Nitrous Oxide Monitor

N2O Monitor Front PanelNitrous oxide, often referred to simply as “laughing gas,” is colorless and non-flammable at room temperature and is widely used in medical and dental surgery, as well as high performance automotive racing. When N2O leaks occur in the workplace, personnel may become exposed to low levels of anaesthetic due to fugitive emissions. There is an ongoing concern that small quantities of nitrous oxide can accumulate over time and become large enough to affect health or performance. Because of these concerns, OSHA has issued guidelines for minimum exposure to nitrous in the parts per million concentration range, driving the need for better monitoring solutions.

Occupational Safety and Health Administration (OSHA) is considering requirements for residual nitrous oxide, but there has never been a way to accurately monitor them in a cost-effective manner. The National Institute for Occupational Safety and Health (NIOSH) has established a recommended exposure limit (REL) for nitrous oxide of 25 parts per million (ppm) as a time-weighted average for the duration of the exposure.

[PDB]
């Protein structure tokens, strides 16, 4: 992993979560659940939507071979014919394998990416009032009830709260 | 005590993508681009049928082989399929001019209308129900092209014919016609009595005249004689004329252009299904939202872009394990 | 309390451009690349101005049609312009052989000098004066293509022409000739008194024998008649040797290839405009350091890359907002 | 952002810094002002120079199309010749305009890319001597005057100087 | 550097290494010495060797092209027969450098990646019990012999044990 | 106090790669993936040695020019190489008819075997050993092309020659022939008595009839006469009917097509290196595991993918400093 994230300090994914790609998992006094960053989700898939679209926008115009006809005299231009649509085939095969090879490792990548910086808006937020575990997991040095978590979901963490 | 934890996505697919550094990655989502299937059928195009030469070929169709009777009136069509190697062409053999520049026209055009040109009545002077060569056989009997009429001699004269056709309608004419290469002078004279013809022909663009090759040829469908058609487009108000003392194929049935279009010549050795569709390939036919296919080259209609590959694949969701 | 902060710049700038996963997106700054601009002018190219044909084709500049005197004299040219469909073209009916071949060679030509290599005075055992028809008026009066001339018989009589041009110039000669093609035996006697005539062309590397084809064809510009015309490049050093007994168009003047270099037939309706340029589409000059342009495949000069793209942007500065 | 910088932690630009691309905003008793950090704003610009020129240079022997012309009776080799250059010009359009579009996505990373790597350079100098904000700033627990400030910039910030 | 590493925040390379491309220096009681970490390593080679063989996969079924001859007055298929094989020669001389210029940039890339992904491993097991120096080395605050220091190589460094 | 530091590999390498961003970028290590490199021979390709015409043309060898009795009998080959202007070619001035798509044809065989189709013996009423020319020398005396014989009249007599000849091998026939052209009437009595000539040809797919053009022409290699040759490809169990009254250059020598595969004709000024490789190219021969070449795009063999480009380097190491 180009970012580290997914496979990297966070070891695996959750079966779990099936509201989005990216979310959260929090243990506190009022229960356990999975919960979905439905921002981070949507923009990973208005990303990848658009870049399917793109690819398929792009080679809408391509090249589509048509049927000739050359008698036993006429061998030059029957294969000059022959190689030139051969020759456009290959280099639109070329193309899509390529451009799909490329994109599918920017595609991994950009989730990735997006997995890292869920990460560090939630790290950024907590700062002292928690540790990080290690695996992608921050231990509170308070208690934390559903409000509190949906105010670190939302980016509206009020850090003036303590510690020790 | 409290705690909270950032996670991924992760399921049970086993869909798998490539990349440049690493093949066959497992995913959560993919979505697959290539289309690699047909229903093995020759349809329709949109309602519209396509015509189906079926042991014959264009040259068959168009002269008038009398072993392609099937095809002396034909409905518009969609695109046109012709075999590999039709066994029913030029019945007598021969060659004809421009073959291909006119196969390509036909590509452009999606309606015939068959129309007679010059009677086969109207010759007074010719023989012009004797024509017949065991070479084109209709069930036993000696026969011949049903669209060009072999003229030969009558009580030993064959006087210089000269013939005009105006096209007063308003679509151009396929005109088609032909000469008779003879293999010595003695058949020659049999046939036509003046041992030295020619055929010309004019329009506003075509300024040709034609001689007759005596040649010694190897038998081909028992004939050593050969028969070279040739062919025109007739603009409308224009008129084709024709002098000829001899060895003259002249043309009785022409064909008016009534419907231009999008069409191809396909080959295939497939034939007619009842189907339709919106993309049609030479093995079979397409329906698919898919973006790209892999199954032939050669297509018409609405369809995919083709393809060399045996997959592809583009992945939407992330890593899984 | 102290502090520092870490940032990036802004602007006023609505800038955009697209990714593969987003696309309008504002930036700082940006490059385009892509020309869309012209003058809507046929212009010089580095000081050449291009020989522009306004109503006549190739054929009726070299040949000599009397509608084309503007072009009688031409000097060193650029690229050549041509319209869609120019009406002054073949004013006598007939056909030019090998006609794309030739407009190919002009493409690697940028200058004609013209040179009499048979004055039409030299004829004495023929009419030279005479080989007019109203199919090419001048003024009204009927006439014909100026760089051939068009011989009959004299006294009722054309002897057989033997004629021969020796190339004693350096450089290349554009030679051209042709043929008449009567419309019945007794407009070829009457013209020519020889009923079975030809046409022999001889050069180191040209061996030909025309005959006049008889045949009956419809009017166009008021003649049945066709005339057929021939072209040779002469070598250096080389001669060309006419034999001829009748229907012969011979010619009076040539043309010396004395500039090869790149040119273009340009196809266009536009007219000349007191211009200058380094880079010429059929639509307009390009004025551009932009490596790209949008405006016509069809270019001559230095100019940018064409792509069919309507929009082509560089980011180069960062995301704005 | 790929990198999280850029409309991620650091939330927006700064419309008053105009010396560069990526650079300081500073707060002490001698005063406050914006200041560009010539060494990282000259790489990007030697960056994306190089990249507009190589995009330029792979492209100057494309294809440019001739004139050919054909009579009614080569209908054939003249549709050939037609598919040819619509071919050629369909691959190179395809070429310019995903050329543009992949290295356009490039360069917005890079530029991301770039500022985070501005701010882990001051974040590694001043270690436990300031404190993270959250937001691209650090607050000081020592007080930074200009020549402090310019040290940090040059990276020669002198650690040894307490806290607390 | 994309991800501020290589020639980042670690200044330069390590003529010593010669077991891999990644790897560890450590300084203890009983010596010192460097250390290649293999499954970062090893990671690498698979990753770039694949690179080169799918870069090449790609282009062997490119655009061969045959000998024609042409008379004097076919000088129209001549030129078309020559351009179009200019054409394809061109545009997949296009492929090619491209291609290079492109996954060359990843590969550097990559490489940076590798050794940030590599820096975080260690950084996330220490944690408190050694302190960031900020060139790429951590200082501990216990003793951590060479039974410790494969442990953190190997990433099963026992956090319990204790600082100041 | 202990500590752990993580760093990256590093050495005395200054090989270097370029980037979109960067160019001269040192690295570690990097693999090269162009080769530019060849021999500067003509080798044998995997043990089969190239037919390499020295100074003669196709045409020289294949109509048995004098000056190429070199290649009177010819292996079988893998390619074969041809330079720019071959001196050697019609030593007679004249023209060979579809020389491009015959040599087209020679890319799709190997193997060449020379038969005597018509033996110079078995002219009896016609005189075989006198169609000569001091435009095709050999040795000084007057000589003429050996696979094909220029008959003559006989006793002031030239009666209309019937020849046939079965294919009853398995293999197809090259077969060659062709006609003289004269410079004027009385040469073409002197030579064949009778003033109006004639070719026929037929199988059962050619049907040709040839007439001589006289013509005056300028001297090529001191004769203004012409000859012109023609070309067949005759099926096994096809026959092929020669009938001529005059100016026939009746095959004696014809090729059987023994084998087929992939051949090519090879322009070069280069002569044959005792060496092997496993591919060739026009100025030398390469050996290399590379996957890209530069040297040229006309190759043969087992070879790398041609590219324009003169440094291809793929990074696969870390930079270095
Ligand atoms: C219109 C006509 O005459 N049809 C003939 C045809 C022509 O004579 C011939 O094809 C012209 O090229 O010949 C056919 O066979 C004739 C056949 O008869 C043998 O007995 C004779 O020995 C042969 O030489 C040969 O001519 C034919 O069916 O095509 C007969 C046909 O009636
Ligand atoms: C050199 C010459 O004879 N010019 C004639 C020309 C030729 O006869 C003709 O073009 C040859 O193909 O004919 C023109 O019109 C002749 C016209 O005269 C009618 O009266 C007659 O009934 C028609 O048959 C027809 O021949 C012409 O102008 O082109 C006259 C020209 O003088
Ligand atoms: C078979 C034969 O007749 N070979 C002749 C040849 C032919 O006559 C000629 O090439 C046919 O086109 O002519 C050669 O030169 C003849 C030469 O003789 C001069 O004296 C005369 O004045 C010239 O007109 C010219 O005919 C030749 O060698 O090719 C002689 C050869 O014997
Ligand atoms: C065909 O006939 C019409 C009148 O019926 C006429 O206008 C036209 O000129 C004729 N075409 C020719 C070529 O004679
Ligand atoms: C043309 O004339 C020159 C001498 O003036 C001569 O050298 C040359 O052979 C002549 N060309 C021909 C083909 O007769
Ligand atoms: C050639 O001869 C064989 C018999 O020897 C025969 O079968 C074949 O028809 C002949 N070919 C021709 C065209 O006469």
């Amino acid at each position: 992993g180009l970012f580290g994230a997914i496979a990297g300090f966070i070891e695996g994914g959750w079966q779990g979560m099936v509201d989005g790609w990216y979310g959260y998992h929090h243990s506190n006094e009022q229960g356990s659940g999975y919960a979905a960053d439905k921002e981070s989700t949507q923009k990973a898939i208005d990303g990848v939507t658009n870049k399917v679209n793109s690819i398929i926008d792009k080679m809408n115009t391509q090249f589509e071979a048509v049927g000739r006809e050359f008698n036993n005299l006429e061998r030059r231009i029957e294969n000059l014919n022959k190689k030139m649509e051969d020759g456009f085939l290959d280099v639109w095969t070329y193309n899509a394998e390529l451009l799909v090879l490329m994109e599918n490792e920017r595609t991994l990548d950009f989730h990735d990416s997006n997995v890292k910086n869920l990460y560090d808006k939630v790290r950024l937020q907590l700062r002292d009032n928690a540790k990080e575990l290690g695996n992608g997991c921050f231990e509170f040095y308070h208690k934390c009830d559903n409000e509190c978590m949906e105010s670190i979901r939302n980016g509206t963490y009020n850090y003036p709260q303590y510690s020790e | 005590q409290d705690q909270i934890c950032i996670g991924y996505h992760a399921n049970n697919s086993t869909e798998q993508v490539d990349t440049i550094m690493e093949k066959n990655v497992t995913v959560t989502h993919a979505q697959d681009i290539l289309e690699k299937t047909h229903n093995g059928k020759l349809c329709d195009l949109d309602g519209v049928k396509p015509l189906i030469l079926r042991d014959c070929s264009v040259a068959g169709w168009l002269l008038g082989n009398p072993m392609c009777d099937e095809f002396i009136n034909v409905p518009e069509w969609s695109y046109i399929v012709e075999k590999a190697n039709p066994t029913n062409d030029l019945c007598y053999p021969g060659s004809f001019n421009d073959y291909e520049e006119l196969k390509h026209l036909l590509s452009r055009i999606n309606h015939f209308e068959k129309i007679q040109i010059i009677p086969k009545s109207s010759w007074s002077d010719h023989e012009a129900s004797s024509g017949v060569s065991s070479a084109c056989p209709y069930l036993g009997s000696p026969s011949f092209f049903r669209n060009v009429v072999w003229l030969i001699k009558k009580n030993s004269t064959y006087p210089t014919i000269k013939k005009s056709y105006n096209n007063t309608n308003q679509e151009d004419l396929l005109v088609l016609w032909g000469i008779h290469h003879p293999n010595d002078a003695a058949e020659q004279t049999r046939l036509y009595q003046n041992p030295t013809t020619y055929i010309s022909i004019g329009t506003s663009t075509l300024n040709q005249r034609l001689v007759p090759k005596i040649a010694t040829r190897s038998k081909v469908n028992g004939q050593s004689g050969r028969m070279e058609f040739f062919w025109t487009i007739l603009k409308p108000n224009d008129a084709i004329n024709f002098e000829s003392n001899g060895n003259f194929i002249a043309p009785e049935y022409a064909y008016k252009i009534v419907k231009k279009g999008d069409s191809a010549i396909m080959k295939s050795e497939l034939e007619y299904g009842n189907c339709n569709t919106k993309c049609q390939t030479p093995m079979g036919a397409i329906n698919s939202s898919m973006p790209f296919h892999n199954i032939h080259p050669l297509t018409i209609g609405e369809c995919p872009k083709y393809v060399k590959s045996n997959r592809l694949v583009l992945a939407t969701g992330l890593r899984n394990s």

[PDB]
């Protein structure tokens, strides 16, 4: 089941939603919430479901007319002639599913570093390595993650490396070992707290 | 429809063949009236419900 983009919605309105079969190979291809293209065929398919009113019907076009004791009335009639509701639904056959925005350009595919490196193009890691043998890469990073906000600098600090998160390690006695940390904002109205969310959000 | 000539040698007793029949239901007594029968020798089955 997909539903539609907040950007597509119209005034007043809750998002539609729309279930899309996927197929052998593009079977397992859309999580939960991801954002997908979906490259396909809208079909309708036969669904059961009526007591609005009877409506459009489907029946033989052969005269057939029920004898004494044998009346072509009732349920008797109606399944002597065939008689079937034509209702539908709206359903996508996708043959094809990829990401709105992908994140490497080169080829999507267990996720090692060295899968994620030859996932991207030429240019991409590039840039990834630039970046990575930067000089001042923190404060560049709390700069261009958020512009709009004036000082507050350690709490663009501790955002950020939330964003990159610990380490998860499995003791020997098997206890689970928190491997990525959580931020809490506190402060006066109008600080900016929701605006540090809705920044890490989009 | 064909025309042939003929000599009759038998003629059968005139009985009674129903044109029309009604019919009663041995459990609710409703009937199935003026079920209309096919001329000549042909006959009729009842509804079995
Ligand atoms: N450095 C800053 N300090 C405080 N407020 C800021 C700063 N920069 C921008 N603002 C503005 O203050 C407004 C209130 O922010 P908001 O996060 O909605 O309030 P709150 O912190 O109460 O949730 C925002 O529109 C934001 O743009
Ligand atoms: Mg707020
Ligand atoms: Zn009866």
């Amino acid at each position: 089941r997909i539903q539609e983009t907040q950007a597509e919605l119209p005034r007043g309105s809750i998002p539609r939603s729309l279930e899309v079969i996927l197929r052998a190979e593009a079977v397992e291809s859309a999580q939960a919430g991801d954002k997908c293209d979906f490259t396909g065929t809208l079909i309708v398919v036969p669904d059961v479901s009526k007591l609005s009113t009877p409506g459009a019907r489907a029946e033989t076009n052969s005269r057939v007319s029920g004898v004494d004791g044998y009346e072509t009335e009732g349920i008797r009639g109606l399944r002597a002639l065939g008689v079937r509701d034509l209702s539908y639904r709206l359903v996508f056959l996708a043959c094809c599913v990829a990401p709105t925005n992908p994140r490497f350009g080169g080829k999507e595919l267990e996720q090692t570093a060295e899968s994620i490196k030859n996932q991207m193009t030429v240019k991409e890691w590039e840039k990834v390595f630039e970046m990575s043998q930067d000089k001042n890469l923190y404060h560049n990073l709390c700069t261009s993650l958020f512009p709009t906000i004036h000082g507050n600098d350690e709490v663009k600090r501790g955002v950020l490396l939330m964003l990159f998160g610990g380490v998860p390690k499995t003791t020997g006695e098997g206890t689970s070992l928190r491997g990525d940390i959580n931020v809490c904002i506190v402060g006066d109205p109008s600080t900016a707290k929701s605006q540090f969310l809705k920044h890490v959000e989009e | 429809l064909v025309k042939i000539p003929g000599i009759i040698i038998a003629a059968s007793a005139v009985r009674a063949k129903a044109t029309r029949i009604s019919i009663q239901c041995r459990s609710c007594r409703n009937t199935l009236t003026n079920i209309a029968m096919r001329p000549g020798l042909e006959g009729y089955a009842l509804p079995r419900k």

One solution in the past involved hiring an outside testing service to sample the room air several times a year, but this can be highly unproductive in terms of achieving consistent measurements. What’s needed is a means to measure not only NIOSH-recommended levels of nitrous oxide, but even smaller levels as well (5 ppm or less). The N2O monitor we helped patent and develop is accurate, inexpensive, and makes real-time continuous monitoring down to 5 ppm a reality.

Basic Operation

Gas Cylinder

The nitrous oxide monitor is a multiband instrument that uses inexpensive narrow-band pyroelectric detection to minimize background effects.

Each nitrous oxide monitor may be connected to a data logger or microprocessor, and each has some on-board data processing capability of its own. For instance, a given monitor may display the total dose integrated over the preceding hour in addition to the current reading. Units will have additional software to stabilize operation and to perform the gas-concentration calculations.

References/Further Reading

  1. The National Institute of Standards and Technology (NIST) – Nitrous oxide Infrared Spectrum
  2. Occupational Safety and health Administration (OSHA) – OCCUPATIONAL SAFETY AND HEALTH GUIDELINE FOR NITROUS OXIDE
  3. Carnegie Mellon Research Institutes Highlights for 1996 – 1996, pp. 6-7
  4. Non-dispersive infrared gas analyzer with interfering gas correction – US Patent No. 5,886,348 – March 23, 1999